Around the year 167 B.C.E., the Syrian-Greek rulers of Judea tried to force the
Jews to assimilate into Hellenic culture. They summoned the Jews to the town
squares where they were forced to worship idols or to sacrifice a pig before the

When the Syrian-Greek soldiers demanded that the Jews of Modiin
sacrifice a swine to one of their gods, Mattitiyahu, a priest from the Hasmonean
family, refused to allow this desecration to take place and slew the Jewish
heretic who volunteered. Mattitiyahu, together with his sons, also attacked the
Syrian-Greek soldiers. They won that battle, but they were forced to take refuge
in the hills. Mattitiyahu’s sons became known as the Maccabees.

Under the
leadership of Judah the Maccabee, the Jews launched a guerilla war for freedom.
In 165 B.C.E., the Maccabees finally succeeded in routing the vastly superior
Syrian-Greek forces and retook the Temple, but by then the Syrian-Greeks had
thoroughly desecrated the holy site. The Jews immediately set to work removing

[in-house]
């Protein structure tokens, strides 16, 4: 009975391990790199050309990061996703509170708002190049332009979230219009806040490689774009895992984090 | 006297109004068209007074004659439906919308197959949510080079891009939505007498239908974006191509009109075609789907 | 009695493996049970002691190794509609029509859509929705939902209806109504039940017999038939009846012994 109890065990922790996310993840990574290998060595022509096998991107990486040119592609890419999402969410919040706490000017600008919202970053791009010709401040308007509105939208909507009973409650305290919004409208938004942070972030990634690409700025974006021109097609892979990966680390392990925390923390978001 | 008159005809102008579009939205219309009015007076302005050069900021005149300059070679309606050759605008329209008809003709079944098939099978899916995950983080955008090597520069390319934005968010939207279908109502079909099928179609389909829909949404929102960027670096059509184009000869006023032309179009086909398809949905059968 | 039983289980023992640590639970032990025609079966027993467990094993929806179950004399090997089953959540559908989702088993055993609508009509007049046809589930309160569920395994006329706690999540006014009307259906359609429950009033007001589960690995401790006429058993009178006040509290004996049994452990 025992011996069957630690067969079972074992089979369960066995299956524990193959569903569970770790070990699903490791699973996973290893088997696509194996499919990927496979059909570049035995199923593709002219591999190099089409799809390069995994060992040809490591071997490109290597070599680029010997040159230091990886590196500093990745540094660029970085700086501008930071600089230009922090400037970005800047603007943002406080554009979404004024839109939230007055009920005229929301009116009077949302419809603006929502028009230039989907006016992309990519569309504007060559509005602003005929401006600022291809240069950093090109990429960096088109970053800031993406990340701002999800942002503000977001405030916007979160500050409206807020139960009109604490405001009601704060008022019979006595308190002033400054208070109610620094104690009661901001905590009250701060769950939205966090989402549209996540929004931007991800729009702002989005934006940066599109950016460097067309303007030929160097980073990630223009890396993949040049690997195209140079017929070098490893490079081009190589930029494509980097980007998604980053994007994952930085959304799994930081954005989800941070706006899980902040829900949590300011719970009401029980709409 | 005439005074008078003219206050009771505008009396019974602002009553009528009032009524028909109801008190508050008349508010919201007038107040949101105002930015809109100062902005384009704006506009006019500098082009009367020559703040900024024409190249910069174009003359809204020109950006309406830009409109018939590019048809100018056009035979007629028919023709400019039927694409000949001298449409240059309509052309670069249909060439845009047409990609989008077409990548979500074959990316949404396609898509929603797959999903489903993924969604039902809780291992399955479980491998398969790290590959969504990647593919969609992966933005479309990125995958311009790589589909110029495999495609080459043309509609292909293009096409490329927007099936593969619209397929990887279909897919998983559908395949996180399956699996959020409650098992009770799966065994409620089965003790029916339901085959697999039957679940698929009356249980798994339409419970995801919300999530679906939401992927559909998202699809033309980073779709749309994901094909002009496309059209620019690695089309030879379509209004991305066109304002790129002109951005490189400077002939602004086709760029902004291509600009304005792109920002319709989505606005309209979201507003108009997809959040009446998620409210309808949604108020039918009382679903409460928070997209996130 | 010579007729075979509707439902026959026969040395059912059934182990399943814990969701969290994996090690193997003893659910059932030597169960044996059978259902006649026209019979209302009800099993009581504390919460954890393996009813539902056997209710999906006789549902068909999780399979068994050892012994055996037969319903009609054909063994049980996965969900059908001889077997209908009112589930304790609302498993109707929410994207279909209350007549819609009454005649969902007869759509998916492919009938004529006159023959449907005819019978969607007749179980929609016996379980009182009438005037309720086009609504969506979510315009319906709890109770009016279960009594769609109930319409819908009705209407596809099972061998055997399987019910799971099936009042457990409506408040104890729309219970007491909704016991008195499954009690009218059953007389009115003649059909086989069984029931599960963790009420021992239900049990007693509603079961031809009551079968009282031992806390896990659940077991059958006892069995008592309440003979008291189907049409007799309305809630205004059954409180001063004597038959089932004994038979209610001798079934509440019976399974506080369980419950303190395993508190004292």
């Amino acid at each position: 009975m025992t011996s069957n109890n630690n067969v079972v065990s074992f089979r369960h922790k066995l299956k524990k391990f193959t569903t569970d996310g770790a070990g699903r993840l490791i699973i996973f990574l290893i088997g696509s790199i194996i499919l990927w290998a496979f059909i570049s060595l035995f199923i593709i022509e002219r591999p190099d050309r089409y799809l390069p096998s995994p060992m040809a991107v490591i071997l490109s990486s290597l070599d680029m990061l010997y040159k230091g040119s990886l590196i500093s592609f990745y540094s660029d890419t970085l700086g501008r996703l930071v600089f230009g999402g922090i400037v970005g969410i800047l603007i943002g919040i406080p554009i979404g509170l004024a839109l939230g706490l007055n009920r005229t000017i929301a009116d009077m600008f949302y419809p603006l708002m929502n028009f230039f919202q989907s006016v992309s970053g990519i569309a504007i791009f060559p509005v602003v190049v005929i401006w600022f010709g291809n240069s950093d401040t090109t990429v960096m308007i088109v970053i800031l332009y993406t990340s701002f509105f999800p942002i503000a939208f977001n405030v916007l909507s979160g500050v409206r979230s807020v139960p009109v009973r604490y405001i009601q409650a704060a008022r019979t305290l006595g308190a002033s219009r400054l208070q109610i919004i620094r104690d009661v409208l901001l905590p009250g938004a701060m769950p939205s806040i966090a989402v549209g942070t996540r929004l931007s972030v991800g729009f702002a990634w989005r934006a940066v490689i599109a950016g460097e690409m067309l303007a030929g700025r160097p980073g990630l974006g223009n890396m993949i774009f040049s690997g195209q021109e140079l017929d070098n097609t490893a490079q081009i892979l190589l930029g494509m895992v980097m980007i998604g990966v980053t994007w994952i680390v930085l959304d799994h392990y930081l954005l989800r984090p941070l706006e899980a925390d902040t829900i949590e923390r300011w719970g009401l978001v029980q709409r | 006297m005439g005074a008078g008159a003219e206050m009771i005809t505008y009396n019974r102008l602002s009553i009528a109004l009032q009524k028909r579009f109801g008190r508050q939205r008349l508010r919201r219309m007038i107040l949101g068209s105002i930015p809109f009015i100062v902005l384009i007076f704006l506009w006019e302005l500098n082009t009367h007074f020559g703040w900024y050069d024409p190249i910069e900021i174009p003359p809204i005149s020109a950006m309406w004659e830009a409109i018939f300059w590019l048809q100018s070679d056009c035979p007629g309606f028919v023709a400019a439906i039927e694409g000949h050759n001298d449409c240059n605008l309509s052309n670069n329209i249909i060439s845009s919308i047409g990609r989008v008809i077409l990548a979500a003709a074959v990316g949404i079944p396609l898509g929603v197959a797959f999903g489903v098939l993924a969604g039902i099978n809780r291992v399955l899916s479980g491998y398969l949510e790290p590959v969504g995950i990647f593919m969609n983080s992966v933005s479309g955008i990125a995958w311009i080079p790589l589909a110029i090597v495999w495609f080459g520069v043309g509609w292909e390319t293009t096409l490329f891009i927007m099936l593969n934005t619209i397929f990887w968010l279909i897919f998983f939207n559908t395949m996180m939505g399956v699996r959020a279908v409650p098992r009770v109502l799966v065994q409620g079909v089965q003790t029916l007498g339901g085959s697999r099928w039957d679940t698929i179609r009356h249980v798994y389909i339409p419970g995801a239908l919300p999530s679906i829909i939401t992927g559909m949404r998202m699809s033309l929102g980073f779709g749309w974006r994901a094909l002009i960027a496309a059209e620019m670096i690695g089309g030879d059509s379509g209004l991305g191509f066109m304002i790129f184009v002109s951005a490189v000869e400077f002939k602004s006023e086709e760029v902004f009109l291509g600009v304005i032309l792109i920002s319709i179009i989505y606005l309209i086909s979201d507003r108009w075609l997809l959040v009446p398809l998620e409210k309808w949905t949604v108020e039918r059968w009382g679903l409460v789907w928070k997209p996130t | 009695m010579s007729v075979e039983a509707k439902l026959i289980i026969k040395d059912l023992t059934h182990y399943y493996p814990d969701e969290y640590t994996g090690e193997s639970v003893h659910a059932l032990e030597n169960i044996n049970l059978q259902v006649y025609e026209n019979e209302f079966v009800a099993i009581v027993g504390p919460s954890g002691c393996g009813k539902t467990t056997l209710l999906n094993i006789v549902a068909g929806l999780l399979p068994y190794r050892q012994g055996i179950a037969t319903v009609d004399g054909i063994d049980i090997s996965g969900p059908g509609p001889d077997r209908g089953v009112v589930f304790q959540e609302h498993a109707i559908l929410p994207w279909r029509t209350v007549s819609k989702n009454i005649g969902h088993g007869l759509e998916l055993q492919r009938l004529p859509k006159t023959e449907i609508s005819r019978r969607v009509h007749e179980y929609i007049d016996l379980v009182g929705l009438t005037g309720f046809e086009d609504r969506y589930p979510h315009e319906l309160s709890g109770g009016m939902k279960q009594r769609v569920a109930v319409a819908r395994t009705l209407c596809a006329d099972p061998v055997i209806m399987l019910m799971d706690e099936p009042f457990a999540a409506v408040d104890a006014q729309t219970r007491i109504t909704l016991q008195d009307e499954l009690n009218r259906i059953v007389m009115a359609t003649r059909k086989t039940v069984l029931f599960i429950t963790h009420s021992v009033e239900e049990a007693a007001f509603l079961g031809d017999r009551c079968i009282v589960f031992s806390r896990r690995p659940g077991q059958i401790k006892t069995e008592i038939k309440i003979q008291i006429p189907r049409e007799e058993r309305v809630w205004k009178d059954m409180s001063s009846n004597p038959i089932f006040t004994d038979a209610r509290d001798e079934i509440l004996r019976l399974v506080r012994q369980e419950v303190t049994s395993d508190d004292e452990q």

the alien idols, scrubbing the altar and performing the many tasks necessary to
rededicate the Temple.

Unfortunately, there was no undefiled oil left
with which to light the golden menorah. The Jews searched for sealed jars of
pure oil, and finally found a single flask with its seal intact. They rejoiced
and hurried to light the Menorah and rededicate the Temple.

But it was
only one flask of oil, good for only one day. It would take at least another
week for fresh pure olive oil to be prepared. Not wanting to postpone performing
the mitzvah, they decided to light the Menorah with what they had–and the
miracle of Chanukah occurred. Despite the small quantity of oil, the menorah
remained lit for the entire eight days, announcing to the world that God’s
presence had returned to the Temple.

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